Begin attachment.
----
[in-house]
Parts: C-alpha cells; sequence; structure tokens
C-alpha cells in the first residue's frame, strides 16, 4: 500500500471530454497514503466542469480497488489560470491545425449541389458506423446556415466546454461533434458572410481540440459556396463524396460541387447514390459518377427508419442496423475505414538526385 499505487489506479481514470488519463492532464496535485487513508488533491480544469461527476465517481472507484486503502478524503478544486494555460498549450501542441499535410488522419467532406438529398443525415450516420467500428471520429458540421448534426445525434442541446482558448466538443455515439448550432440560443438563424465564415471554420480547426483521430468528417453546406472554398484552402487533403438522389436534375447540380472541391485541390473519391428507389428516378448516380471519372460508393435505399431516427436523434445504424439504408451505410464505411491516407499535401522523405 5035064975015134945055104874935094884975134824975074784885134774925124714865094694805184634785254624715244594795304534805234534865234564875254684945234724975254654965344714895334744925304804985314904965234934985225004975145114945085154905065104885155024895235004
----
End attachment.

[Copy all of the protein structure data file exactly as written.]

[in-house]
Parts: C-alpha cells; sequence; structure tokens
C-alpha cells in the first residue's frame, strides 16, 4: 500500500471530454497514503466542469480497488489560470491545425449541389458506423446556415466546454461533434458572410481540440459556396463524396460541387447514390459518377427508419442496423475505414538526385 499505487489506479481514470488519463492532464496535485487513508488533491480544469461527476465517481472507484486503502478524503478544486494555460498549450501542441499535410488522419467532406438529398443525415450516420467500428471520429458540421448534426445525434442541446482558448466538443455515439448550432440560443438563424465564415471554420480547426483521430468528417453546406472554398484552402487533403438522389436534375447540380472541391485541390473519391428507389428516378448516380471519372460508393435505399431516427436523434445504424439504408451505410464505411491516407499535401522523405 5035064975015134945055104874935094884975134824975074784885134774925124714865094694805184634785254624715244594795304534805234534865234564875254684945234724975254654965344714895334744925304804985314904965234934985225004975145114945085154905065104885155024895235004